Preaching The Word


September 19, 2021
Twenty-Fifth Sunday in Ordinary Time
Wisdom 2:12, 17–20  James 3:16—4:3  Mark 9:30–37

Reflection by: Mary Lanni, OPA

The second reading from the Letter of James poses probing questions about why there is so much discord in our world. He asks:

Where do the wars and where do the conflicts among you come from? Is it not from your passions that make war within your members?

When our passions are tainted with envy, jealousy, hatred, or cruelty we cannot see anyone as an equal, much less a brother or sister. Someone precious to God in the same way as we are would not enter our thinking. In this state we cannot love or accept love because we are in constant fear of losing our perceived specialness. We need to criticize, judge and attack others to feel secure.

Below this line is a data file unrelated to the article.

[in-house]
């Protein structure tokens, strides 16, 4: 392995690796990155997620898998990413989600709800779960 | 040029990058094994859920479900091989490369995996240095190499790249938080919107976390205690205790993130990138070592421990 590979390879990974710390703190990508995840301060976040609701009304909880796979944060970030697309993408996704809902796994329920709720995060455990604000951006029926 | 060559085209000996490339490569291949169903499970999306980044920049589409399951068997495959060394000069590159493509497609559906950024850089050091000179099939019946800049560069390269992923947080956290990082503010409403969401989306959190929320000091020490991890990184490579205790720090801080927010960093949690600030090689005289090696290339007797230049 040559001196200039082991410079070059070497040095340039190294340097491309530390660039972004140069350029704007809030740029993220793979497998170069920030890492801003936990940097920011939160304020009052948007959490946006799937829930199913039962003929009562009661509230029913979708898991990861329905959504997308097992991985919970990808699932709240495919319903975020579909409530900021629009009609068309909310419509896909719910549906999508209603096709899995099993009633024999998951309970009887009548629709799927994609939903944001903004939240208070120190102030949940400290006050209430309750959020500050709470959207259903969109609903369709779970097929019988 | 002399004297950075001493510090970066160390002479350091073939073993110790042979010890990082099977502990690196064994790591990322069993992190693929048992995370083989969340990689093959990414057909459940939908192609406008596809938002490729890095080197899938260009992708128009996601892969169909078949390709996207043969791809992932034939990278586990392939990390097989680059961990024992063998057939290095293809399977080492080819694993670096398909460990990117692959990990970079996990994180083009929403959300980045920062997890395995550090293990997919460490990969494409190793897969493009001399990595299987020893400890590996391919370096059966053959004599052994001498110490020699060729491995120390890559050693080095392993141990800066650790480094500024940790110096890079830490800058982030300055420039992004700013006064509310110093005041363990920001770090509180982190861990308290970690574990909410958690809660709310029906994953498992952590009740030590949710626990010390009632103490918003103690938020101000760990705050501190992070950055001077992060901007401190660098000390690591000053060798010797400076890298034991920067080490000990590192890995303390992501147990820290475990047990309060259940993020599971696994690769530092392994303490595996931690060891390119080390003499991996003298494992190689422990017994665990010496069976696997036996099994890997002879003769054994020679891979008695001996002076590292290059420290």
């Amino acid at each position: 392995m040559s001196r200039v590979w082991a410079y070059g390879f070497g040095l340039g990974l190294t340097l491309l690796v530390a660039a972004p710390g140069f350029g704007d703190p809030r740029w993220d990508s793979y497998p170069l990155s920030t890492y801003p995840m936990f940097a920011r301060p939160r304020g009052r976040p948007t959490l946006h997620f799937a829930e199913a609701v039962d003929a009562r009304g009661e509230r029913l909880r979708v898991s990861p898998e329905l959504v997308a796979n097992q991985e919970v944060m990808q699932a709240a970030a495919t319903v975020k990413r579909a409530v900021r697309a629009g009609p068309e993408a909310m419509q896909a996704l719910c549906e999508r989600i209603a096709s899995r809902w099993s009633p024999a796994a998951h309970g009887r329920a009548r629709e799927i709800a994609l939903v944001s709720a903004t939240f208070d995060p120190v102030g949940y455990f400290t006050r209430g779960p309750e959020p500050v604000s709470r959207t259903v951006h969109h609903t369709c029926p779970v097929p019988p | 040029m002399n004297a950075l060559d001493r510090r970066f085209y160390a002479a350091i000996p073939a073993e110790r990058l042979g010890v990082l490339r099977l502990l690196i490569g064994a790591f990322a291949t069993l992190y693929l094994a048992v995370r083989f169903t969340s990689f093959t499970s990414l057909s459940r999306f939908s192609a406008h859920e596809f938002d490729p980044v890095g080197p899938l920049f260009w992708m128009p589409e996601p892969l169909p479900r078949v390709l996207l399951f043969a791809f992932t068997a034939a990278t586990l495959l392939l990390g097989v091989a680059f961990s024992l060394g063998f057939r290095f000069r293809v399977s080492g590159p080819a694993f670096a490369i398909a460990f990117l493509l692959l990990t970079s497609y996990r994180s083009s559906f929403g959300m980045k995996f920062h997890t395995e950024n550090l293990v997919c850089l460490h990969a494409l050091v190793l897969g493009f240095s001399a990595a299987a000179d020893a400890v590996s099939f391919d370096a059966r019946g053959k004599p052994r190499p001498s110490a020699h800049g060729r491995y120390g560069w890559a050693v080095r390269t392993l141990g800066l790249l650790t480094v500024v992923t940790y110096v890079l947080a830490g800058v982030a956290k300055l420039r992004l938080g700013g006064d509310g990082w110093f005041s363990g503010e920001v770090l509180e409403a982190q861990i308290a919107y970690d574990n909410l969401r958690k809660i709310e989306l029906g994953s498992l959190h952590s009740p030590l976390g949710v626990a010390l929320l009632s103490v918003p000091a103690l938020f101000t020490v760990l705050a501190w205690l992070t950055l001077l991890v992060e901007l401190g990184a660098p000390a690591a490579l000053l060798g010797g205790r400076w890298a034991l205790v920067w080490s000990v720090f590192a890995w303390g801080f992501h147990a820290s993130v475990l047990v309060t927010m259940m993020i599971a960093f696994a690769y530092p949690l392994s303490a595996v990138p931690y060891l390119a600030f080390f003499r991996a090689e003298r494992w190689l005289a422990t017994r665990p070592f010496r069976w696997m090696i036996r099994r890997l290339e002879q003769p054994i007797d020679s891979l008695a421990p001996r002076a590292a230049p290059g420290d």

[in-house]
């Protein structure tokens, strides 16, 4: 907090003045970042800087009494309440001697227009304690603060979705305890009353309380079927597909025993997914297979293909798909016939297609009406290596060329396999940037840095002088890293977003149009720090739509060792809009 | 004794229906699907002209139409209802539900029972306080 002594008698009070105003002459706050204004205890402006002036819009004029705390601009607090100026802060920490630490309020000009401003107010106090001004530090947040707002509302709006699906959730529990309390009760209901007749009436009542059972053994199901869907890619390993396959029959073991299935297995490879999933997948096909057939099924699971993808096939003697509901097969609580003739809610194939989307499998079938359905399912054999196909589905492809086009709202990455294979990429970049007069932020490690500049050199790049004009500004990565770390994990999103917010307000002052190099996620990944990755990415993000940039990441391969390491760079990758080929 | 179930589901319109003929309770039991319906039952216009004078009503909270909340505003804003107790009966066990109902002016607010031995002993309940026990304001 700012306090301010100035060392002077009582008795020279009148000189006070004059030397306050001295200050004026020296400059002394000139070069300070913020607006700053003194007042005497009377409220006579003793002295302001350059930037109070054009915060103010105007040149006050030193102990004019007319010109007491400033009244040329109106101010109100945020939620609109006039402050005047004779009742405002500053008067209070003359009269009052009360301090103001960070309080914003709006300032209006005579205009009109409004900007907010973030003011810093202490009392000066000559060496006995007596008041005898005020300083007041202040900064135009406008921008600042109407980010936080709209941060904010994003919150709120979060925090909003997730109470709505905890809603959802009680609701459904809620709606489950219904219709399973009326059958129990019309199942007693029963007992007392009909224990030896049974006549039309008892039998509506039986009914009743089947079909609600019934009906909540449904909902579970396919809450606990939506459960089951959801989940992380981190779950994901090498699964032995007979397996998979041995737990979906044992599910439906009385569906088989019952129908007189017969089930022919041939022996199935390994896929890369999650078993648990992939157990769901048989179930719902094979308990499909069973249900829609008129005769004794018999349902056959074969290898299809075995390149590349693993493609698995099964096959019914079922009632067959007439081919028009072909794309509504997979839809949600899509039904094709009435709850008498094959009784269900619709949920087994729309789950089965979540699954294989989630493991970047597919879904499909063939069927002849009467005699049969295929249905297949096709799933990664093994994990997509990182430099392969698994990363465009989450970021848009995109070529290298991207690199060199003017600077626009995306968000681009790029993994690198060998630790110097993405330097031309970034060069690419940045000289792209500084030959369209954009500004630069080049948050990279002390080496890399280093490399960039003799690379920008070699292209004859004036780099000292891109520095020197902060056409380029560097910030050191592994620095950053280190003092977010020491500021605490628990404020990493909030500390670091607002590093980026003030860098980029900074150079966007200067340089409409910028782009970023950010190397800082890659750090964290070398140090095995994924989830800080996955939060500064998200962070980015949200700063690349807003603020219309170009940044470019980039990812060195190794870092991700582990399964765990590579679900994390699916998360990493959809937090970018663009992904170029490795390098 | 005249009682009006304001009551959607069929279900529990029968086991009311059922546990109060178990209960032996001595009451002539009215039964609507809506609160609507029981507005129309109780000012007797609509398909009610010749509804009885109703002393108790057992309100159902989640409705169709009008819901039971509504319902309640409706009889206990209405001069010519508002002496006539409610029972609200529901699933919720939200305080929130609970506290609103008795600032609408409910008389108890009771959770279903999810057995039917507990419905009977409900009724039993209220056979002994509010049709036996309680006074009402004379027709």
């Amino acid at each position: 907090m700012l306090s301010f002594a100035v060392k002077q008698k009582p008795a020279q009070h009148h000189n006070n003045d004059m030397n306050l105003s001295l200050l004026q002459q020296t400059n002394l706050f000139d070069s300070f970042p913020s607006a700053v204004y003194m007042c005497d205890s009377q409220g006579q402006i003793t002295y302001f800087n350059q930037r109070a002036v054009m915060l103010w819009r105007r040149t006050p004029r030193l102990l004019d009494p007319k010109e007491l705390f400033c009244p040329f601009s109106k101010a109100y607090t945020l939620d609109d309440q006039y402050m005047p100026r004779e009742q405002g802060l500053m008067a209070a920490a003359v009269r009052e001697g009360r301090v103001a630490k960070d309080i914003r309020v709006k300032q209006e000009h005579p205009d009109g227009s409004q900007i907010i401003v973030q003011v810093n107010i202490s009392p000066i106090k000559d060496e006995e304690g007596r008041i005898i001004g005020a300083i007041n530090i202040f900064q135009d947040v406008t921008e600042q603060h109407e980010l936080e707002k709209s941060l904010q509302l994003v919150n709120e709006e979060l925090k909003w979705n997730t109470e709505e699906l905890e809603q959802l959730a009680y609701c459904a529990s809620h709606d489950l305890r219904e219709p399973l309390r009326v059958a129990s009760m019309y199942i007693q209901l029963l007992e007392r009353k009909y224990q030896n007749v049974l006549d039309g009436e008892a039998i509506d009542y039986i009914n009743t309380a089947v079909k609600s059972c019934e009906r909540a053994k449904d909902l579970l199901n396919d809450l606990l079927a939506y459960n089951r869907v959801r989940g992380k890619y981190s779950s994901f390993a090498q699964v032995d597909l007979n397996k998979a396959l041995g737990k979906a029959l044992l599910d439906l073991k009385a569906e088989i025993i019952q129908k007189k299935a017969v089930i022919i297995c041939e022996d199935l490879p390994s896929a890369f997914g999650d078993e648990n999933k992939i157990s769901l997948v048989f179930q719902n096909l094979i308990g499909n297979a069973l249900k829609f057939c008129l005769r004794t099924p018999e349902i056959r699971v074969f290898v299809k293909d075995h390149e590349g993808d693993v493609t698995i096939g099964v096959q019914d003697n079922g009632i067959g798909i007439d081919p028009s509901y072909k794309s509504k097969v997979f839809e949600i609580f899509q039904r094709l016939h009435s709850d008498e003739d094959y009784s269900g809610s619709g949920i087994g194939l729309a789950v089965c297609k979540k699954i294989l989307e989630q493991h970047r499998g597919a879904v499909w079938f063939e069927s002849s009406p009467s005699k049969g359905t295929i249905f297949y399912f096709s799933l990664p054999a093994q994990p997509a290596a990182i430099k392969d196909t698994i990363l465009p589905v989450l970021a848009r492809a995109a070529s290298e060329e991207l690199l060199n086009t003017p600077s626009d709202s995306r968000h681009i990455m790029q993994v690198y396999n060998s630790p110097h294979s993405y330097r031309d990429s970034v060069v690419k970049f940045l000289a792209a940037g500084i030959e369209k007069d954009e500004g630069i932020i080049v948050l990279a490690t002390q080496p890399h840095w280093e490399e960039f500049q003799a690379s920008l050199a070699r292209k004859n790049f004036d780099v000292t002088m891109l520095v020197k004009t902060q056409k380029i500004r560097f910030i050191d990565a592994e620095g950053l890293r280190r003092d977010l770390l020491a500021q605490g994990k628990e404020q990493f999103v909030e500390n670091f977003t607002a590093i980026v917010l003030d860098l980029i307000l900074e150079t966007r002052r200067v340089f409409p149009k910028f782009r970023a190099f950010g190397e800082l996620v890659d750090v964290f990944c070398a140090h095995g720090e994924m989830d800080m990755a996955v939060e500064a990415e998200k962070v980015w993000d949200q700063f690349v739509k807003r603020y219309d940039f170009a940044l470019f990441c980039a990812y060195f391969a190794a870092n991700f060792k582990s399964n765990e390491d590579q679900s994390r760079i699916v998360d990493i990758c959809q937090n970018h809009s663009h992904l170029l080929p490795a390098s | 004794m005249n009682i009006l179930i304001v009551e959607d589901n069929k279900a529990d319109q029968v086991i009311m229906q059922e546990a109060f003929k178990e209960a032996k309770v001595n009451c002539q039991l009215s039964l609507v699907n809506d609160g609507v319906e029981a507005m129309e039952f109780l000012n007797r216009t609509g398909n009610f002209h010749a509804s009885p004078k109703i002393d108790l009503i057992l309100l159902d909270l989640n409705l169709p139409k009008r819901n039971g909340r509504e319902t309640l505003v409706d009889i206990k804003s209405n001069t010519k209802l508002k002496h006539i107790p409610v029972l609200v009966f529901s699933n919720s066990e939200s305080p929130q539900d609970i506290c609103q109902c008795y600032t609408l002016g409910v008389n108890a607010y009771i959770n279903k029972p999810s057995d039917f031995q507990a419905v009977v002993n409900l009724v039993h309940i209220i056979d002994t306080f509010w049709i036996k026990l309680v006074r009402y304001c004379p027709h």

Even the Apostles had this problem. (Mark 9) They argued among themselves about their importance and who among them was the greatest. It is accepted that what they did was very human, as if being human does not carry with it the choice to do what is right or better. They were about to learn a new lesson on how to recognize the living God in each other. Jesus did not rebuke them but showed them in the beautiful symbolism of a child how to be like Him—innocent, trusting, loving, and above all, forgiving.

James 3 and 4 are good guide books on discovering why we have such discord in our world and how to diminish it.


Photo by Fr. Lawrence Lew, OP, “Children Coming to Christ,” (CC BY-NC 2.0) flickr link


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